Leading the way in scholastic journalism & media education since 1924

JEA, K-State select Kelly Glasscock as executive director

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The Journalism Education Association and the A.Q. Miller School of Journalism and Mass Communications at Kansas State University have hired Kelly Glasscock as JEA executive director and an instructor in the A.Q. Miller School.

Glasscock has an extensive history with both JEA and Kansas State University. Graduating in 2004 with a degree in print journalism, he said he was first introduced to JEA in college when he traveled to conventions as part of a student-support team for the executive director and headquarters staff.

“Working and teaching at the JEA conventions during my college days influenced me to become a teacher,” Glasscock said. “That experience is 100 percent responsible for my becoming an educator.”

And it was the JEA Listserv that led him to his first teaching position.

“I saw on the Listserv an adviser looking for someone to teach photography,” he said. “I applied and taught at Andover (Kansas) High School for three years.”

In August 2010 he accepted a teaching position at Derby (Kansas) High School, where he advised both the yearbook and the newspaper, and in 2014 he returned to Kansas State as associate director of Collegian Media Group, where he advised the Royal Purple yearbook and Manhappenin’ magazine and managed a student staff of IT support technicians and one web developer.

Glasscock enhances his teaching experience with his passion for photography. His first job after graduating from K-State was as a staff photographer for the Jackson Hole (Wyoming) News and Guide. He continues to work as a freelance photographer providing images for The Wichita Eagle, Powercat Illustrated, The Associated Press, Getty Images and Wichita State University.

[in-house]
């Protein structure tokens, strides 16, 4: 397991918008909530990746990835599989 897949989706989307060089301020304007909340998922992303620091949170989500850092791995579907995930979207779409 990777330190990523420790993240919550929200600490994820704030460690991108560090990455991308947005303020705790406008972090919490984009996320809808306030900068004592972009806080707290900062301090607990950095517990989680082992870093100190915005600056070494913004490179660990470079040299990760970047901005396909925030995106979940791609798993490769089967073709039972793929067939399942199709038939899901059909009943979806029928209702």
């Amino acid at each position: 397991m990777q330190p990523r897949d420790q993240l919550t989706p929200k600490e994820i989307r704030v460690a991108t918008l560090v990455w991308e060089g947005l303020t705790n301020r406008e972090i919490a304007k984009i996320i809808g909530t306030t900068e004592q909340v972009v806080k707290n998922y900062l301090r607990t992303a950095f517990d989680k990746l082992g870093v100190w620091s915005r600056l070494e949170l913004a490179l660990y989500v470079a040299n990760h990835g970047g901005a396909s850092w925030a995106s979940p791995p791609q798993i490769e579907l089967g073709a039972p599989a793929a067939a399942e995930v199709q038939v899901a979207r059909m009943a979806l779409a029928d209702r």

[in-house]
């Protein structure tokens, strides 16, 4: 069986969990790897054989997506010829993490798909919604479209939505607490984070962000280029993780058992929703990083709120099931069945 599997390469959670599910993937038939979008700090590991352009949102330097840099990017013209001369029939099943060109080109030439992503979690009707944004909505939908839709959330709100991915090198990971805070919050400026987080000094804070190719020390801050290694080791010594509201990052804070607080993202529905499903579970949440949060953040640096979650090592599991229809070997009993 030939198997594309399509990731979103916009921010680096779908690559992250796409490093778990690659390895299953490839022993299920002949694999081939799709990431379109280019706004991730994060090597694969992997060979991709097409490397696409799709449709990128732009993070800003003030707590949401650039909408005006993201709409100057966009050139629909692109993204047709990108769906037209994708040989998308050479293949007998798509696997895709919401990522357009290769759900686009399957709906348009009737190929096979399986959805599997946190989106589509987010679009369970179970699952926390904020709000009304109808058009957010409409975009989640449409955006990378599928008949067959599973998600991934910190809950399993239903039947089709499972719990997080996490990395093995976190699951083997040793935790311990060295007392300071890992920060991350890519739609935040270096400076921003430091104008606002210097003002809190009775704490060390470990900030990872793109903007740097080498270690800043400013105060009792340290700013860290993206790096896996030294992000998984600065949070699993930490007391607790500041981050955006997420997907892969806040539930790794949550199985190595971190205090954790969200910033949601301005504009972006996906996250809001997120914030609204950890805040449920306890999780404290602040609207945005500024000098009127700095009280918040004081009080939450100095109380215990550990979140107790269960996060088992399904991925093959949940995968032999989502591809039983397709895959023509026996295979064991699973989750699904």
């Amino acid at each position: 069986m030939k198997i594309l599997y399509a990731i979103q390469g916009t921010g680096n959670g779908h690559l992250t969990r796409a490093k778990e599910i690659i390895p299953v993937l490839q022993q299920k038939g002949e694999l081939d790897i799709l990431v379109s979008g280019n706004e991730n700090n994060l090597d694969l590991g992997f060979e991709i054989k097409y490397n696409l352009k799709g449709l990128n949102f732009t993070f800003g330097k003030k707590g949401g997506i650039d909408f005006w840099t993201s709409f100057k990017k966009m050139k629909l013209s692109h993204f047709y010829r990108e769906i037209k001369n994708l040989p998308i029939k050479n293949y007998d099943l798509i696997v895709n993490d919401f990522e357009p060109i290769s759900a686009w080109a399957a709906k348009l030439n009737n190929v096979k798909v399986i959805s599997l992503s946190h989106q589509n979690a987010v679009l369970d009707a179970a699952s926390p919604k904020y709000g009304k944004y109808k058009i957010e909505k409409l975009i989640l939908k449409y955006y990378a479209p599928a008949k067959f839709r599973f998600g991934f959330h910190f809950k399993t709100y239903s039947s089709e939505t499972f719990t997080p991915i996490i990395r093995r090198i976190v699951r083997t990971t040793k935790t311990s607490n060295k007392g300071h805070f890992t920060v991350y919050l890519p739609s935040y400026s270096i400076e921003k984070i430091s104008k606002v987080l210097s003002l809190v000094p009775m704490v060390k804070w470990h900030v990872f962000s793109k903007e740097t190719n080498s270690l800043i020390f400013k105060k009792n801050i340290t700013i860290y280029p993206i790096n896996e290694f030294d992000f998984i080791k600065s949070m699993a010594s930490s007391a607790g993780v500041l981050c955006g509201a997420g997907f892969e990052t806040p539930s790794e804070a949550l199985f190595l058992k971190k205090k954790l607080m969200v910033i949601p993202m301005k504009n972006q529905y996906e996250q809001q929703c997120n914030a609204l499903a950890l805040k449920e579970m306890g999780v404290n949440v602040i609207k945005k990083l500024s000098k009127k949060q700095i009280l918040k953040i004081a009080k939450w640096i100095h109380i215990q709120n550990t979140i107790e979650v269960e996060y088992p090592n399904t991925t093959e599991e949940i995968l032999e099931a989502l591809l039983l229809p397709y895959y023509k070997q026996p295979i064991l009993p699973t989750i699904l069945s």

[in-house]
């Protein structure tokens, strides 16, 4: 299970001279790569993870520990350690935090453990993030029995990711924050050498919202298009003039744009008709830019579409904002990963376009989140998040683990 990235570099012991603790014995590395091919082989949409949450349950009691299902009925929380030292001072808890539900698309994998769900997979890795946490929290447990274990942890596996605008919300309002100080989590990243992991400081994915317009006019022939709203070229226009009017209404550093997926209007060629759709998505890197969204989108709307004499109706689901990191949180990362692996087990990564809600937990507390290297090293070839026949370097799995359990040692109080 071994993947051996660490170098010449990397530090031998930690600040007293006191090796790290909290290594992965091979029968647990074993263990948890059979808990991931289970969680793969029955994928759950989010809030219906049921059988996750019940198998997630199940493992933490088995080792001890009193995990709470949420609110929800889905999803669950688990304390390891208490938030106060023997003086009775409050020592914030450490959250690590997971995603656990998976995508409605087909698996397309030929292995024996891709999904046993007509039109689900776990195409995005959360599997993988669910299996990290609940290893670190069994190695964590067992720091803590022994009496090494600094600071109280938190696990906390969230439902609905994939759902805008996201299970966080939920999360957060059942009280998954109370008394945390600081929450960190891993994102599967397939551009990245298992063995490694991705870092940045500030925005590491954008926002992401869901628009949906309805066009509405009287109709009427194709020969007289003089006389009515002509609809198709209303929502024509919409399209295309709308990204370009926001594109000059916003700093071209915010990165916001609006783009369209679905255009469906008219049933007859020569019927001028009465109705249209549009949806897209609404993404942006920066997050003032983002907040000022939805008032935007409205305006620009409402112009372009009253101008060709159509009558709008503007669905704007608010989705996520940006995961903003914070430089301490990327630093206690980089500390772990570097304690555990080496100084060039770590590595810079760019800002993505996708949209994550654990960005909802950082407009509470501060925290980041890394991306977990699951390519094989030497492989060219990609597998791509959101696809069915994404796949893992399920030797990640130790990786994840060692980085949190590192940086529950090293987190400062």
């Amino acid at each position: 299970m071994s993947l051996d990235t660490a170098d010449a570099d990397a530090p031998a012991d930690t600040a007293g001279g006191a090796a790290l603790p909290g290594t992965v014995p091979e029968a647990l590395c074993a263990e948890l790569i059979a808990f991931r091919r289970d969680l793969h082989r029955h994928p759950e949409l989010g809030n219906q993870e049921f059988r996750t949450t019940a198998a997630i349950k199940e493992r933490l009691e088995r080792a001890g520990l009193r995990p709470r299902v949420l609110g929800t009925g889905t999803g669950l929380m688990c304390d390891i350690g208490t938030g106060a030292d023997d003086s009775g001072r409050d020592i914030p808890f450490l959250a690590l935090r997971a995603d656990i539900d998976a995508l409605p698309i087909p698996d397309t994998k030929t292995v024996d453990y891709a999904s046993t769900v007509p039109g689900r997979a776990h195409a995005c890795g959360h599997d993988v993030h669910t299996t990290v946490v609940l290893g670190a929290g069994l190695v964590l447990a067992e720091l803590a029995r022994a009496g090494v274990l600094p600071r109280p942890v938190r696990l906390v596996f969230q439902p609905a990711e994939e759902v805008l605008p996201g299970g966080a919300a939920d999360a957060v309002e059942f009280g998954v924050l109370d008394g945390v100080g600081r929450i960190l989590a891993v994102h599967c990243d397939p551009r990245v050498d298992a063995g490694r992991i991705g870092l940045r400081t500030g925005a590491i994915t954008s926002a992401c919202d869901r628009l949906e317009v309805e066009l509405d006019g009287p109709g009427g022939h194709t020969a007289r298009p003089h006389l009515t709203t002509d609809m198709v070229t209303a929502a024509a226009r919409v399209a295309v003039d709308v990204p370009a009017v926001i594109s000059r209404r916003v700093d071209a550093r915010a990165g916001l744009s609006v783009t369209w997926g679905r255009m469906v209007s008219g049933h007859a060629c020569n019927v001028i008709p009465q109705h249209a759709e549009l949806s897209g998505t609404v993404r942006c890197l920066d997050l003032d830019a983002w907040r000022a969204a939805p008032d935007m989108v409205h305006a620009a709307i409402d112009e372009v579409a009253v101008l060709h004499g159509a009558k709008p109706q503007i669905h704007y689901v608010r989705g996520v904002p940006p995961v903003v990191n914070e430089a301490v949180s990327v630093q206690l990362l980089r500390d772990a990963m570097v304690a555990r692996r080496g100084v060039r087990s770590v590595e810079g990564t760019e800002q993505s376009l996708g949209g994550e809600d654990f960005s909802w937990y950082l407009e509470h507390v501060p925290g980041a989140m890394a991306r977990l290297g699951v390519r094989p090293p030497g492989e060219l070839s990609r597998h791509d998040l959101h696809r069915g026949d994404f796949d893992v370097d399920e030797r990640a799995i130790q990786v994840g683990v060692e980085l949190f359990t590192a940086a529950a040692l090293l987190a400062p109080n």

Glasscock said he intends to draw on all of his experiences as instructor and executive director.

“My reticulated path to this position is one I am both proud of and will draw from to best serve our members and guide the corporation to achieve its mission,” he said. “Though I have a journalism grounding through my higher education degree and work experience in newsrooms, my time spent as a scholastic journalism educator and adviser gave me first-hand knowledge of the struggles and battles our association members wage daily.”

Jean Folkerts, interim director of the A.Q. Miller School, said Glasscock is a welcome addition to the school.

“We are delighted to have Kelly Glasscock join the A.Q. Miller School of Journalism and Mass Communications faculty and to provide a direct connection between the School and JEA,” Folkerts said. “Kelly truly understands the need for students and the public to recognize the importance of credible information in a democratic society. He will help the School and its faculty recognize how high school students can contribute to our understanding of how to provide an excellent advanced education as students move into the college setting.”

Glasscock will officially begin his executive director and instructor duties on Aug. 1, 2017, but will be visible April 6-9 at the JEA/NSPA Spring National High School Journalism Convention in Seattle and at the JEA Advisers Institute in July. He also will be working closely with Interim Executive Director Linda S. Puntney to ensure a smooth transition.

JEA President Mark Newton said he was impressed with Glasscock’s breadth of experience in scholastic media. “As a former high school journalism teacher and media adviser, Kelly will bring a deep background of perspectives to this position,” Newton said. “Every single member of the committee was impressed with Kelly’s background and skill-set, as well as his demeanor and vision.”

The decision to hire Glasscock was unanimous.

“The committee was quite inspired by Kelly and so was our headquarters staff and all of the K-State officials,” Newton said. “We’re all excited for Kelly to become the next leader of our organization.”

Former executive director Kelly Furnas wrote in a letter of recommendation that Glassock is the consummate professional. “He is smart,” Furnas wrote. “Smart about journalism and smart about business.”

The Journalism Education Association, founded in 1924 and the largest journalism education association in the nation, is headquartered at Kansas State University, Manhattan, Kansas. The nonprofit organization supports free and responsible scholastic journalism by providing resources and educational opportunities and by promoting professionalism in student media education and advising.

 

 

 

 

 

 

 

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